This means that the measurement runs from the center of one board to the center of the next. Since the boards are faced with the thicker part perpendicular to the wall to create a cavity for electrical, plumbing, and insulation, this means the “2 inch width” is split center. 

The trick lies in the fact that true measurements of a 2×4 are not actually 2 inches by 4 inches, but 1.5 inches by 3.5 inches. (Boards also have lengths, typically 8 feet, 10 feet, or 12 feet depending on the height of the space.) 

When boards are rough hewn in the lumber yard, their dimensions are actually true to their name, but once they are planed for smoothness they lose some thickness. 

Therefore, 16 inches on center would include 3/4 inch of one stud, 14 inches of free space, and 3/4 inch on the next stud. If you are searching for a stud in an existing wall, this is normally the distance you would measure for.  

However, there are variations to this amount. Doors and windows require extra framing and often add studs as support for the door or window. In addition, corners often have extra framing material.

The biggest variation is the distance between studs. In advanced framing techniques, which I will discuss in detail shortly, wall studs can be spaced up to 24 inches on center. 

Thankfully, there are a few tricks to discovering where the studs in an existing wall are located. 

Finding Studs in an Existing Wall

If you are attempting to locate a wall stud in an existing wall in order to hang something securely through the framing, here are several ways to go about looking for the elusive stud.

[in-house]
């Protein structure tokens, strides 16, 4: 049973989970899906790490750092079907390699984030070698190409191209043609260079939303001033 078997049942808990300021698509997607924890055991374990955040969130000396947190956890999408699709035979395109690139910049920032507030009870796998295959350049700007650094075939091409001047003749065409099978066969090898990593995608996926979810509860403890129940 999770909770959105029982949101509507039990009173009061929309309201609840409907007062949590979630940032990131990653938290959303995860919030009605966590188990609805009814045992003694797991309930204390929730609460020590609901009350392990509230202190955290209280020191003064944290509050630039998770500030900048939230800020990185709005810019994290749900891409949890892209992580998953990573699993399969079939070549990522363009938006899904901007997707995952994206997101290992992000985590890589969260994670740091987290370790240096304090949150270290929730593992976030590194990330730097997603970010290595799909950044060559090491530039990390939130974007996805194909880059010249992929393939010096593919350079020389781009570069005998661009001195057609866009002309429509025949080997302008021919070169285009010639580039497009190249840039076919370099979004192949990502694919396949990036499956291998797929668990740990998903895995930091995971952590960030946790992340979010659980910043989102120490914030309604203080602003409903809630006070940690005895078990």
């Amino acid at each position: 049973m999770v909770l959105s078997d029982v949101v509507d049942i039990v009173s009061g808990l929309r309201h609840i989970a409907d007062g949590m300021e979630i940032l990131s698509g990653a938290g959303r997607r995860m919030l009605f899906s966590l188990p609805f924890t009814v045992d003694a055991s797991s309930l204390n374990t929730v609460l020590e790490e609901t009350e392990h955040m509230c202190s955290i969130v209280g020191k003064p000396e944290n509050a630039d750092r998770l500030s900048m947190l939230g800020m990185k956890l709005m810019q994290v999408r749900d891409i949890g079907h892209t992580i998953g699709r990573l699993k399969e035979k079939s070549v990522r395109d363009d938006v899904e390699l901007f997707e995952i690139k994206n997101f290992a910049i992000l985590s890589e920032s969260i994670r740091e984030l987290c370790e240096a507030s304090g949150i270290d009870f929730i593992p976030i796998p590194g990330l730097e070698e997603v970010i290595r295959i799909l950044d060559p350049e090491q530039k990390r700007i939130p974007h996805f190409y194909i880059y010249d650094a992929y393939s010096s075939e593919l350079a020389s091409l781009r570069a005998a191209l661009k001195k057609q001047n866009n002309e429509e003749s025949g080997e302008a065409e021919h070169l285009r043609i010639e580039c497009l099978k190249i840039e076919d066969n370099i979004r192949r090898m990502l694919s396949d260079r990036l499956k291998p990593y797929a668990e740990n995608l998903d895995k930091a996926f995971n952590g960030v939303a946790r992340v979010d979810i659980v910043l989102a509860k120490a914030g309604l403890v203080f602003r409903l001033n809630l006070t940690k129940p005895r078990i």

1. Look for imperfections in the wall: On drywall walls, often the studs and nails or screws used to fasten the drywall to them create little bumps and ridges in the wall. Look closely or run your hand along the wall for any indication of nails or studs, using a light if necessary. 

Any fasteners would indicate roughly the middle of a stud. From there, you can measure 16 inches (or 24 inches) to look for another stud.

2. Look by Electrical Outlets and Light Switches: These boxes are usually attached to a stud on one side. From there, you can measure distances to look for more studs.

3. Look at Trim: Trim, like baseboard and crown molding, is usually attached to the walls at studs. Look for the finish nails that attach it, and you can assume there is a stud behind it. 

4. Tap the Wall: This method can sometimes work. Tap on the wall with a knuckle or lightly with a hammer. Areas without studs have a hollow sound, while studs have a higher, more solid sound. 

5. Use a Stud Finder: If all else fails, purchase a stud finder (link to Amazon). These devices are calibrated against the wall, and then moved slowly along the wall until they indicate a solid structure behind it. Use the owner’s manual for detailed instructions. 

6. Steel Studs: If the studs are steel, you can find them with a strong magnet. Although nails and other metal objects will attract the magnet, a steel stud will have a stronger attraction the whole vertical length.

Things to Consider: